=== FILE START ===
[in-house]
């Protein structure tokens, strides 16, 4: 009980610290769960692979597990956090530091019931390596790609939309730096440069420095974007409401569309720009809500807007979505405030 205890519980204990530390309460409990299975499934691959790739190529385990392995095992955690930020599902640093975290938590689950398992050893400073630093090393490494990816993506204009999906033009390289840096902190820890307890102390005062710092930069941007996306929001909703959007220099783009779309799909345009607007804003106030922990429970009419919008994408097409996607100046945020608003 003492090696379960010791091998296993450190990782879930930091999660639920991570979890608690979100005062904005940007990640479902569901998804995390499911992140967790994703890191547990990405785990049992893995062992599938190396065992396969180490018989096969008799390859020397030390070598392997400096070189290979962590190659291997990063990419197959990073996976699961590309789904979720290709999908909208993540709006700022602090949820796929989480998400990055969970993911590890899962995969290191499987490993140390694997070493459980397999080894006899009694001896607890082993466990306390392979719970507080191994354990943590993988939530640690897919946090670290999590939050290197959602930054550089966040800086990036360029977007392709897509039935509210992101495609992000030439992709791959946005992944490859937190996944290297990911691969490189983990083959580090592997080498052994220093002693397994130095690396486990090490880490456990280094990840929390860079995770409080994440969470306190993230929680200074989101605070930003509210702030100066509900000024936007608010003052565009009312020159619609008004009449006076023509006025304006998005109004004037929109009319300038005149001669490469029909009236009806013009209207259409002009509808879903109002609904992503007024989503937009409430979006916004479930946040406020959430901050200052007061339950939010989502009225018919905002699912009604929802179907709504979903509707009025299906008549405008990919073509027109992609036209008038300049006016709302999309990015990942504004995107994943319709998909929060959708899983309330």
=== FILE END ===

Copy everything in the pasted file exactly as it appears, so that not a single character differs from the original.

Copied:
[in-house]
């Protein structure tokens, strides 16, 4: 009980610290769960692979597990956090530091019931390596790609939309730096440069420095974007409401569309720009809500807007979505405030 205890519980204990530390309460409990299975499934691959790739190529385990392995095992955690930020599902640093975290938590689950398992050893400073630093090393490494990816993506204009999906033009390289840096902190820890307890102390005062710092930069941007996306929001909703959007220099783009779309799909345009607007804003106030922990429970009419919008994408097409996607100046945020608003 003492090696379960010791091998296993450190990782879930930091999660639920991570979890608690979100005062904005940007990640479902569901998804995390499911992140967790994703890191547990990405785990049992893995062992599938190396065992396969180490018989096969008799390859020397030390070598392997400096070189290979962590190659291997990063990419197959990073996976699961590309789904979720290709999908909208993540709006700022602090949820796929989480998400990055969970993911590890899962995969290191499987490993140390694997070493459980397999080894006899009694001896607890082993466990306390392979719970507080191994354990943590993988939530640690897919946090670290999590939050290197959602930054550089966040800086990036360029977007392709897509039935509210992101495609992000030439992709791959946005992944490859937190996944290297990911691969490189983990083959580090592997080498052994220093002693397994130095690396486990090490880490456990280094990840929390860079995770409080994440969470306190993230929680200074989101605070930003509210702030100066509900000024936007608010003052565009009312020159619609008004009449006076023509006025304006998005109004004037929109009319300038005149001669490469029909009236009806013009209207259409002009509808879903109002609904992503007024989503937009409430979006916004479930946040406020959430901050200052007061339950939010989502009225018919905002699912009604929802179907709504979903509707009025299906008549405008990919073509027109992609036209008038300049006016709302999309990015990942504004995107994943319709998909929060959708899983309330």